Monday, December 28, 2009

Dog rescue: you're doing it wrong

Actually, I don't have any faith in the concept of "dog rescue", any more than "off-the-track thoroughbreds." Unless the "rescuer" has some serious knowledge of problem dogs (or horses, as the case may be) and a track record of improving the problems, "rescue" is really just moving the dog from one set of clueless people to another. And I'm not even convinced that the average "rescuer" is particularly well-meaning.

One "rescued" dog I know personally was cute as a puppy, and turned into a gigantic, high-energy dog. His people didn't walk him and had no time for dog training. He chewed things and peed in the house. So, friends of the family "rescued" the dog. They also never walk him, or the other two dogs in the house. They do marginally more training. The dog still chews things. The peeing-in-the-house problem, however, was solved by having him tied up outside all day. Swell.

Another family decided they wanted a specific breed of dog, because the man of the house had one as a kid and wanted the same breed, to hunt with. The woman wasn't sure that "that breed is good with kids." Hmmmmm... First of all, no dog, let alone breed of dog, is "good with kids." Either your kids know how to handle dogs safely, or they don't. Considering this woman finds it very cute when her kid points a loaded pellet gun at her, I'm thinking, no dog is safe around her kids. Second, when people want a hunting dog, they go to a breeder of hunting dogs, not to a rescue. I saw an ad for puppies once, it said "dam is exceptionally quiet in the hunting blind". That, obviously, is what you want to know about your hunting dog. That he's bred by a hunter, from parents who have been hunted over and done a good job. If you're looking for a rescue to hunt with, you probably know jack about hunting with a dog, and more importantly, you're too cheap to support a responsible breeder of good hunting dogs. Yay, you.

Unfortunately, they did find that particular breed of dog, more or less, in a rescue. They "rescued" it. It had undisclosed medical issues and they put it down after two weeks.

Another family had two shibas, not particularly well handled to begin with. They "rescued" a much larger dog that looked like a bird dog. Two mistakes: one, don't "rescue" a problem dog if your own aren't particularly well handled to begin with, and two, don't get a dog that needs way more exercise than the ones you already have.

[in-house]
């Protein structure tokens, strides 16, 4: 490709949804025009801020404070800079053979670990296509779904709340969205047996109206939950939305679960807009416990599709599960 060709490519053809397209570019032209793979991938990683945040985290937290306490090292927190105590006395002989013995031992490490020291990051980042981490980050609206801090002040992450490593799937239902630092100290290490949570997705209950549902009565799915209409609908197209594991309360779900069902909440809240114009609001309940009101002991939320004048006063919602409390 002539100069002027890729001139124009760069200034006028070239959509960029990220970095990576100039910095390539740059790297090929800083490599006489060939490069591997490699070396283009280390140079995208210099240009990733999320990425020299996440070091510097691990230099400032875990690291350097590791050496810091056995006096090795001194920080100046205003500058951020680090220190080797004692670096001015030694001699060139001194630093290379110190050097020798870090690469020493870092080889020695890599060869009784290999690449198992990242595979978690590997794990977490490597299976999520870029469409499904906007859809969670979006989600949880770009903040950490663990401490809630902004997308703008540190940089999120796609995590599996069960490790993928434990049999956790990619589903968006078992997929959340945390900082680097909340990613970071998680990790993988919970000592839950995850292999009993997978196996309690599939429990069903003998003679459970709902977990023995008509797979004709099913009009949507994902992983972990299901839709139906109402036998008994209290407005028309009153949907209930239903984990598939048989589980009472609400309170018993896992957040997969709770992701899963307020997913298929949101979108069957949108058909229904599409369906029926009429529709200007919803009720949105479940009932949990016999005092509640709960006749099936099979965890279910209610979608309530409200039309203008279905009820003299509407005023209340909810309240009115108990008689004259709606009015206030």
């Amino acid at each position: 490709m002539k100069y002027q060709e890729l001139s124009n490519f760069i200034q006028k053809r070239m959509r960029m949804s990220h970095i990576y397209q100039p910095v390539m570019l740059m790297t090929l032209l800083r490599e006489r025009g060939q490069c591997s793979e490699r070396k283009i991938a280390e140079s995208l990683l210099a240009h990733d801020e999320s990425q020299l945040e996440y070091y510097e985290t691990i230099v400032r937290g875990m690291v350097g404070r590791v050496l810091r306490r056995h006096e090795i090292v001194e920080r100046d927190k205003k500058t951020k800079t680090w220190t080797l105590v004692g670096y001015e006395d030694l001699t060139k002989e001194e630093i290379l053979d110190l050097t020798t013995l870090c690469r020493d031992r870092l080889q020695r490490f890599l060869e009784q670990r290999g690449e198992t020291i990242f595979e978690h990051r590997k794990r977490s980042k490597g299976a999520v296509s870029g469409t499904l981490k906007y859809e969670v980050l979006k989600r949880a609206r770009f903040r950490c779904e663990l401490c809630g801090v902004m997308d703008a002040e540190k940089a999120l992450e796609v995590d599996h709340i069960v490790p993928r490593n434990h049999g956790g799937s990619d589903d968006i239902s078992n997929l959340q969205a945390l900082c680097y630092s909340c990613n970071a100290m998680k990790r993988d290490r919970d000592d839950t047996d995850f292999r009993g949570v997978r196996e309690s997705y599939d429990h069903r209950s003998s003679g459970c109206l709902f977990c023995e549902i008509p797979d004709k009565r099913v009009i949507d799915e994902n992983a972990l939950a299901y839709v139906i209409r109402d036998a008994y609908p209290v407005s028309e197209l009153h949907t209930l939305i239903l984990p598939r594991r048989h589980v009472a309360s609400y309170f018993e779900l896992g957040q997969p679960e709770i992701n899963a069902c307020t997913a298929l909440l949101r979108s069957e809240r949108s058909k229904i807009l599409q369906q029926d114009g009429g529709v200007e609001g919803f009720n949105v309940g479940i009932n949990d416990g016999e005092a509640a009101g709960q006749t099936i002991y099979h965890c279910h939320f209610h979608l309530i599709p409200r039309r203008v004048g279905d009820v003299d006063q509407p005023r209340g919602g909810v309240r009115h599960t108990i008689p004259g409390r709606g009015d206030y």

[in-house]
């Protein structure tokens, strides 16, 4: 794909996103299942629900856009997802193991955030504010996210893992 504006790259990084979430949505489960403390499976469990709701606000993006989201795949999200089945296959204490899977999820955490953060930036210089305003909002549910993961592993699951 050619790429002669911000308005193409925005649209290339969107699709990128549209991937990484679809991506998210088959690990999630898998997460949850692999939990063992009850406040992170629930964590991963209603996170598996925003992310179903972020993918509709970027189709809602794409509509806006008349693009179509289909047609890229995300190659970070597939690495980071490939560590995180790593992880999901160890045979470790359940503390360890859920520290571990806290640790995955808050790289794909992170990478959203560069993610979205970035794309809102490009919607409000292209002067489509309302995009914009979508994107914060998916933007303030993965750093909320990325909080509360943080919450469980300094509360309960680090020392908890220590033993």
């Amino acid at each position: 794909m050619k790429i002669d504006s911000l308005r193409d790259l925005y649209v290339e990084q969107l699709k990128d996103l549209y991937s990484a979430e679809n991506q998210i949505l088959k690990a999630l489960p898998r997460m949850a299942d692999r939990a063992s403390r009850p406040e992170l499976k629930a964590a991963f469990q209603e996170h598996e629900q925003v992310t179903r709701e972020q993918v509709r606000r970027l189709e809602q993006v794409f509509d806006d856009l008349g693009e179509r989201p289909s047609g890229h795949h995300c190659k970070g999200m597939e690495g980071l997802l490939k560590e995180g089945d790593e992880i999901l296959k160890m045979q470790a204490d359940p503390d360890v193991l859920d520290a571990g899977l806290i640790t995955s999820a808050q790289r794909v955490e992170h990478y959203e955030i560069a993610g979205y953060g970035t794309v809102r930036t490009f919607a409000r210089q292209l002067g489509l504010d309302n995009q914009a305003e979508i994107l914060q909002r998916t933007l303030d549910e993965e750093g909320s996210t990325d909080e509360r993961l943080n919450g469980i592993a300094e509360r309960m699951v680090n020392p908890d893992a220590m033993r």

The bird dog turned out to enjoy chasing smells and creatures. Gasp! Shocking! The person spent weeks obsessing about "what breed of dog hunts squirrels" and what on earth could cause a dog to dig after a scent. Meanwhile, the dog had more and more behaviour problems. The people chose not to hire a behaviourist, because they couldn't find one with whom they agreed. Now usually I'd be down with that, because it's unclear what makes a person a "professional dog behaviourist" other than their own business cards, however, if you're so clueless that you can't understand why your dog chases scents, maybe you should take someone else's word for it. However beside the point it will be, it can't be any worse than your ideas.

In the end they devised the solution of overfeeding the dog, which succeeded in putting weight on her but not in solving her behavioural problems. Then they returned the dog to the "rescue" organization.

The only successful dog "rescue" story I know is my former next-door neighbour. She wanted my dog. (Of course. Everyone loves Tinky-Winky.) Instead she ended up adopting a basset from another neighbour who had one too many dogs. Within a week, the next-door neighbour came knocking on my door, near tears because her dog wasn't house-trained, pulled when walking, stuck her head in the fridge whenever the door was opened, and otherwise made a nuisance of herself every two seconds. I told her the word of Cesar and had her read his books. Now she and her basset actually live happily ever after. But then again, she's a very smart and very teachable person.

You're only "rescuing" a dog if you can handle it well. If you don't understand a thing about the average dog, let alone problem dogs, all you're doing is stroking your ego at the dog's expense.

Bad "rescues" piss me off.

2 comments:

marion said...

I recently came across your blog and have been reading along. I thought I would leave my first comment. I don't know what to say except that I have enjoyed reading. Nice blog. I will keep visiting this blog very often.

Alena

http://dogfurniture.info

Mongoose said...

Thank you. I'm glad you enjoy it.